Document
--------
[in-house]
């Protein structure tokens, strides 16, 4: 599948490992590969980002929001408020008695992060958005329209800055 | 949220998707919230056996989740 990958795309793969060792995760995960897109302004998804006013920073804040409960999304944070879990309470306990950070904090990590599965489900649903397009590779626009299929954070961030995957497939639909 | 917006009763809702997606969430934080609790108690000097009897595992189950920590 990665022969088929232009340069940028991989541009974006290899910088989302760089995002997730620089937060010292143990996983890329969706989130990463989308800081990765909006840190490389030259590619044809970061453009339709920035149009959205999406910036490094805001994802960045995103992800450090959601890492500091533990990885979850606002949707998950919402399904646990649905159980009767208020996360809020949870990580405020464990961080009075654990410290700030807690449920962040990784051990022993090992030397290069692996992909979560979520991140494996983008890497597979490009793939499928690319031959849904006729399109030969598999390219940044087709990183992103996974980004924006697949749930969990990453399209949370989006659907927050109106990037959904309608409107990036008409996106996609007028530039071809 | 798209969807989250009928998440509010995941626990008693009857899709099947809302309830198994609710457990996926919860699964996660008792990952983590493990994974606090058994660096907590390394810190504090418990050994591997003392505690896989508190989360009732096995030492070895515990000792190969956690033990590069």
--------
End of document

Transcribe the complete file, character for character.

[in-house]
């Protein structure tokens, strides 16, 4: 599948490992590969980002929001408020008695992060958005329209800055 | 949220998707919230056996989740 990958795309793969060792995760995960897109302004998804006013920073804040409960999304944070879990309470306990950070904090990590599965489900649903397009590779626009299929954070961030995957497939639909 | 917006009763809702997606969430934080609790108690000097009897595992189950920590 990665022969088929232009340069940028991989541009974006290899910088989302760089995002997730620089937060010292143990996983890329969706989130990463989308800081990765909006840190490389030259590619044809970061453009339709920035149009959205999406910036490094805001994802960045995103992800450090959601890492500091533990990885979850606002949707998950919402399904646990649905159980009767208020996360809020949870990580405020464990961080009075654990410290700030807690449920962040990784051990022993090992030397290069692996992909979560979520991140494996983008890497597979490009793939499928690319031959849904006729399109030969598999390219940044087709990183992103996974980004924006697949749930969990990453399209949370989006659907927050109106990037959904309608409107990036008409996106996609007028530039071809 | 798209969807989250009928998440509010995941626990008693009857899709099947809302309830198994609710457990996926919860699964996660008792990952983590493990994974606090058994660096907590390394810190504090418990050994591997003392505690896989508190989360009732096995030492070895515990000792190969956690033990590069």